5. There was no overflow from the river to the premises; the river level remained at all times below the level of its banks.

The Terms of the flood exclusion were set out at paragraph 62:

‘The Insurer(s) shall not be liable under Sections 1 and/or 2 in respect of:


3. Physical loss, destruction or damage occasioned by or happening through

  1. flood, which shall mean the inundation of normally dry land by water escaping or released from the normal confines of any natural water course or lake whether or not altered or modified or of any reservoir, canal or dam;
  2. water from or action by the sea, tidal wave or high water:

Provided that Perils Exclusions 3(a) and 3(b) shall not apply if loss, destruction or damage is caused by or arises out of an earthquake or seismological disturbance.’

Having observed [at 63] that there was no evidence of ‘earthquake or seismological disturbance’ Davis J noted [at 64]:

‘In construing the exclusion clause, the aim is to objectively discern the parties’ intentions by reference to the words of the clause in the context of the whole document.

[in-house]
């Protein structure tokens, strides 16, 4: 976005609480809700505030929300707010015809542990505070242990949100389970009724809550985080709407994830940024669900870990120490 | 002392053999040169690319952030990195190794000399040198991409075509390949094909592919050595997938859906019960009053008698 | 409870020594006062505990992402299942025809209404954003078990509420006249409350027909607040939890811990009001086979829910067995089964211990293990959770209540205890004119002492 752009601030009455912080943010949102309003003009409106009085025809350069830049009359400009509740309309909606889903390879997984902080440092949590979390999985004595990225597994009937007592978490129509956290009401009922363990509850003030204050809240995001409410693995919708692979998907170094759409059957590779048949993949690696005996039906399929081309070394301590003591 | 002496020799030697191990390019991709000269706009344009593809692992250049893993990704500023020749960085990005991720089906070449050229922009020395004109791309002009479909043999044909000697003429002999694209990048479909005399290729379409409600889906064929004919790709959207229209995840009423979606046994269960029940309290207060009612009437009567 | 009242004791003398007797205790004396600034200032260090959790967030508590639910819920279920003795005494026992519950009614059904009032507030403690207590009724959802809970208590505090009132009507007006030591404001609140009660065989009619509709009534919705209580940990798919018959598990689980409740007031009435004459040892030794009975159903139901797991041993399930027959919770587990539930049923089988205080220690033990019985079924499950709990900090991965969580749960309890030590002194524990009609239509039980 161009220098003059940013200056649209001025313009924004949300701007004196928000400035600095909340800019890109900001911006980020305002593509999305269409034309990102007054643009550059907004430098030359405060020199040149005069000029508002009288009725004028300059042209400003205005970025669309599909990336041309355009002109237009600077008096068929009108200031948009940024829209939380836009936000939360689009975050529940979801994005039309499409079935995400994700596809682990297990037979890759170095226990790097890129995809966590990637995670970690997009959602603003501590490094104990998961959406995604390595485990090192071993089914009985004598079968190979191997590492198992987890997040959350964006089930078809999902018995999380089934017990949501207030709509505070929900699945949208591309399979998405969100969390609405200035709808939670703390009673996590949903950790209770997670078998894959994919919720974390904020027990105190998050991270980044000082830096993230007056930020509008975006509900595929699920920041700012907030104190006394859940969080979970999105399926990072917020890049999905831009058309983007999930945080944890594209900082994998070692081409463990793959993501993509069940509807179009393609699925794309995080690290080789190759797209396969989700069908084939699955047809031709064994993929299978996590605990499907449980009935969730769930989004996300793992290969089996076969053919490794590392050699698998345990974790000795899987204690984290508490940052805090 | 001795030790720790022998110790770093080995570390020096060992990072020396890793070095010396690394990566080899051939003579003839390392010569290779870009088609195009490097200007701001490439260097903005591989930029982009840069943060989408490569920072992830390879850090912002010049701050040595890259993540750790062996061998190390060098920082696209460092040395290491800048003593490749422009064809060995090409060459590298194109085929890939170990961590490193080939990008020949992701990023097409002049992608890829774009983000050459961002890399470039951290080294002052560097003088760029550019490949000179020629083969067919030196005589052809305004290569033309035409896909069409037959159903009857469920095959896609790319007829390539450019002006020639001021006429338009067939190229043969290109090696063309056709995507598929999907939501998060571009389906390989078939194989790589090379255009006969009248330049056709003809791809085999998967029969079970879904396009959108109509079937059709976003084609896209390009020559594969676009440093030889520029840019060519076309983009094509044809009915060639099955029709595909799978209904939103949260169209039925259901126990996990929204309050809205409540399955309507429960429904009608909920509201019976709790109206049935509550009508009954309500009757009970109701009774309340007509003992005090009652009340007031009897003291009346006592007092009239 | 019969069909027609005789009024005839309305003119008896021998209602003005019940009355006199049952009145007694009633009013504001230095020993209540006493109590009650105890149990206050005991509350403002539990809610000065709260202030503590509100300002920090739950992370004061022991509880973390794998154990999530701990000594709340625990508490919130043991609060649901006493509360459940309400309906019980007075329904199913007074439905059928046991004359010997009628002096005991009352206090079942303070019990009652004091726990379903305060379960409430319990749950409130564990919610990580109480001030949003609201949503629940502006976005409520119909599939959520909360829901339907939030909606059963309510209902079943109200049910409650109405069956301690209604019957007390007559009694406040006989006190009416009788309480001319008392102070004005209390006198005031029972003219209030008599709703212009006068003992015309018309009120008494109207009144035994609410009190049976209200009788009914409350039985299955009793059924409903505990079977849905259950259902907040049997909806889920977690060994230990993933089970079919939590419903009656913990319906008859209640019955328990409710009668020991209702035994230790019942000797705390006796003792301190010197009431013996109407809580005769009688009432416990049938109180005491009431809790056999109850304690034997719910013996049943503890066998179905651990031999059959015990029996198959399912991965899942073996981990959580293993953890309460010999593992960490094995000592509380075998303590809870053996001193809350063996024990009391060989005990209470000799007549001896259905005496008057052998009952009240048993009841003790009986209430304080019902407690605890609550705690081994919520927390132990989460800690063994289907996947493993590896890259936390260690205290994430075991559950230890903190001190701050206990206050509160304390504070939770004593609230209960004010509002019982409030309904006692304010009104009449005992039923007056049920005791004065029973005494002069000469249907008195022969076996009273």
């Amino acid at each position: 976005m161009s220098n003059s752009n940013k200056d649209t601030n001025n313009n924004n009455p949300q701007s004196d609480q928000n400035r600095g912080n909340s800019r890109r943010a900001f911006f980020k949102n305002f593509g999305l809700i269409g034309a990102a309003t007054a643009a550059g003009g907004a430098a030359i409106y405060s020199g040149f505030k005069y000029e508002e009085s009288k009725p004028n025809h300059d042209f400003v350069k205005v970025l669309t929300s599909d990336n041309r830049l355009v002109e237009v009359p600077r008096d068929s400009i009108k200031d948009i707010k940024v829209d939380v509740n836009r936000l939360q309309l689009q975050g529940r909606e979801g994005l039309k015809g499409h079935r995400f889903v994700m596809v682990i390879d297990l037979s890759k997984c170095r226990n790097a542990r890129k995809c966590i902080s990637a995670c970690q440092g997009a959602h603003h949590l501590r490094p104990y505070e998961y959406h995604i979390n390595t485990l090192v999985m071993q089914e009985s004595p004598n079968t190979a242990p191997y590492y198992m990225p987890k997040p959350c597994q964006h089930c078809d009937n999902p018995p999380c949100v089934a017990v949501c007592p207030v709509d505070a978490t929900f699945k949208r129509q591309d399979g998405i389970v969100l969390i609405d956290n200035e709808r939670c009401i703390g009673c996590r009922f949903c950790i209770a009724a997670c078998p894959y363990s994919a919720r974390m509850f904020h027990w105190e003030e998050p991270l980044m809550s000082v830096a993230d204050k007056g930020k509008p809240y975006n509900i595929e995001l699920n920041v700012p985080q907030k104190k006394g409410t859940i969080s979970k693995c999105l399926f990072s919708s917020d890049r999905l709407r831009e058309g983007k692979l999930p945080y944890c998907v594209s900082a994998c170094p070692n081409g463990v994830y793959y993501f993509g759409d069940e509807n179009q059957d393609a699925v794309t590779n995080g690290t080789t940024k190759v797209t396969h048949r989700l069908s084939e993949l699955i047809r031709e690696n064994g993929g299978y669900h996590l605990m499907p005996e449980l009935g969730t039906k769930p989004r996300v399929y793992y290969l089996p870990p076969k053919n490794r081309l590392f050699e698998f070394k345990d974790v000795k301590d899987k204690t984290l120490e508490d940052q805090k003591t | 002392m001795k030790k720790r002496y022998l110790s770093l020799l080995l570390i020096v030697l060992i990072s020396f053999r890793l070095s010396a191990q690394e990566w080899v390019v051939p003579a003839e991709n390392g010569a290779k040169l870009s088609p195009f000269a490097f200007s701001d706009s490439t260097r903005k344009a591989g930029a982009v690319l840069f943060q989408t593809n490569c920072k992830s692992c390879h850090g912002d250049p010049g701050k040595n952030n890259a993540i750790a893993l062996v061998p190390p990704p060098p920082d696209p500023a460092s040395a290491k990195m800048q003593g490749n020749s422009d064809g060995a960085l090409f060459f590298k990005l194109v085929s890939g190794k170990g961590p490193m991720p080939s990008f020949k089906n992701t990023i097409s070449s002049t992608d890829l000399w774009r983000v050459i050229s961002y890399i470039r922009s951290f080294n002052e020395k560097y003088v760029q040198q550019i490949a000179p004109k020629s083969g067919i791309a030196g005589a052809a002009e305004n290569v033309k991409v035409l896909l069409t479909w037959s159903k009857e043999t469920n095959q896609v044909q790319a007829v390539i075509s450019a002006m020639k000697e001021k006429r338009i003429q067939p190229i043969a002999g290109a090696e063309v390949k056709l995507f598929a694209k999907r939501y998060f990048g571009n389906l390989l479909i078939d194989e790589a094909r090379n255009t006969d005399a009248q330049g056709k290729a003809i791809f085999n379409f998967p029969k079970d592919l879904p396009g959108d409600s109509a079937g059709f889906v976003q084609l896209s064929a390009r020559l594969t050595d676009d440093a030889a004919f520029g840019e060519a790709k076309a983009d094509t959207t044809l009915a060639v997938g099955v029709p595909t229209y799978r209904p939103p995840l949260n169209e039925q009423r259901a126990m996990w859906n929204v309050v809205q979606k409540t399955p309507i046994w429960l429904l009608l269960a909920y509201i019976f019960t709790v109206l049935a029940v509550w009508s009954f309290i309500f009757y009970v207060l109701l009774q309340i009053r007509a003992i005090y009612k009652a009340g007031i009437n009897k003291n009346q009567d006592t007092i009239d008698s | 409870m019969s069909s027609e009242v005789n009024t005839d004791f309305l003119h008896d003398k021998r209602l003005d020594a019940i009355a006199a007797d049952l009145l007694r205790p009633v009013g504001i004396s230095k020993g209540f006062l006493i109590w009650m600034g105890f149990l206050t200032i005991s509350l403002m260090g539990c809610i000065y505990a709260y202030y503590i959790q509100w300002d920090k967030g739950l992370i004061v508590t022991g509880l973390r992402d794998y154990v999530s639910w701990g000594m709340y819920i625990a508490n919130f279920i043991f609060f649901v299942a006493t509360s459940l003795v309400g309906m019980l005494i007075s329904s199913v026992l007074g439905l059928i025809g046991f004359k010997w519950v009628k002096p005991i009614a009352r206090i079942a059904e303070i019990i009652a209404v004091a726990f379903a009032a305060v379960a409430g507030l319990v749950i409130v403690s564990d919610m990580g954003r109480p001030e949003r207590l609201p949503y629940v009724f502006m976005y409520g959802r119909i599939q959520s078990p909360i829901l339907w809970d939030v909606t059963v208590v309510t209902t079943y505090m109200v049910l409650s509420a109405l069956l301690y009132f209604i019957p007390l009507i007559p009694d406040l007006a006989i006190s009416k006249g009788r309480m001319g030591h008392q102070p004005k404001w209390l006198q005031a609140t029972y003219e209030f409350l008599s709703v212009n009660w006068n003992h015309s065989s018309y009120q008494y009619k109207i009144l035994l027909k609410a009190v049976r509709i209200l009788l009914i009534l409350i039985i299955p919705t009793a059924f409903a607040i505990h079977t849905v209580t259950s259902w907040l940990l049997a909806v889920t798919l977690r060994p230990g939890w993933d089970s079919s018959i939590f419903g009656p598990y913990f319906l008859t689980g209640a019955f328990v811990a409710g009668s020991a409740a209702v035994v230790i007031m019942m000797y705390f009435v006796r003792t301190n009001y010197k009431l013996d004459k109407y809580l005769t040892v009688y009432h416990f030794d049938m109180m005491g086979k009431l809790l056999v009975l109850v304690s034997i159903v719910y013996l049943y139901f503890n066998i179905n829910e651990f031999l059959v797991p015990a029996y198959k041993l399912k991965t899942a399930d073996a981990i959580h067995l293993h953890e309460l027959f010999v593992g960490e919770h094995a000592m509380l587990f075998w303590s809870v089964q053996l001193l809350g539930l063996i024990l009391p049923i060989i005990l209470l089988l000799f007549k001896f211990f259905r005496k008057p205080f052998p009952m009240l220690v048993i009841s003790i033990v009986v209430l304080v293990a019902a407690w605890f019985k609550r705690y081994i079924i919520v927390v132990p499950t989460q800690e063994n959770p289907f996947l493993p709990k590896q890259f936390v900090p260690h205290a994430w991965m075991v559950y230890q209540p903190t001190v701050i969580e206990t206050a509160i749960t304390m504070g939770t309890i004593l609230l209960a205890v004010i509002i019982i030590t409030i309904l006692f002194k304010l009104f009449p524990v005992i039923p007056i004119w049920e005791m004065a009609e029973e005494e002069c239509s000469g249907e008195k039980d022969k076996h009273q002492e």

As the policy is a commercial contract, regard should be had to “the commercial circumstances which [it] addresses and the objects which it is intended to secure’
[citing McCann Switzerland Insurance Australia Ltd (2000) 203 CLR 579 at [22]]

Davis J noted [at 65] that while the clause must be construed as a whole, it was useful to consider the constituent parts of the flood exclusion, which His Honour proceeded to do, under the following headings:

Physical Loss, destruction or damage occasioned by or happening through

Davis J stated [at 66]:

‘The flood exclusion identifies an event (here, relevantly, flooding) and then excludes liability for “physical loss, destruction or damage” which is “occasioned by or happening through” the “flood” as defined. The “flood” here is the “inundation” of “normally dry land”, being the subterranean soils or the basement, by water which is “escaping” from the “natural confines of [the Brisbane River]”.’

In noting that Mercantile Mutual Insurance (Aust) Ltd v Rowprint Services (Victoria) Pty Ltd [1998] VSCA 147 (which said the words ‘occasioned by or happening through’ have a wide meaning) has been followed consistently in Queensland, Davis J said [at 69] that therefore much of the difference of opinion between the competing experts in the case ceases to be relevant. His Honour went on to say [at 69]: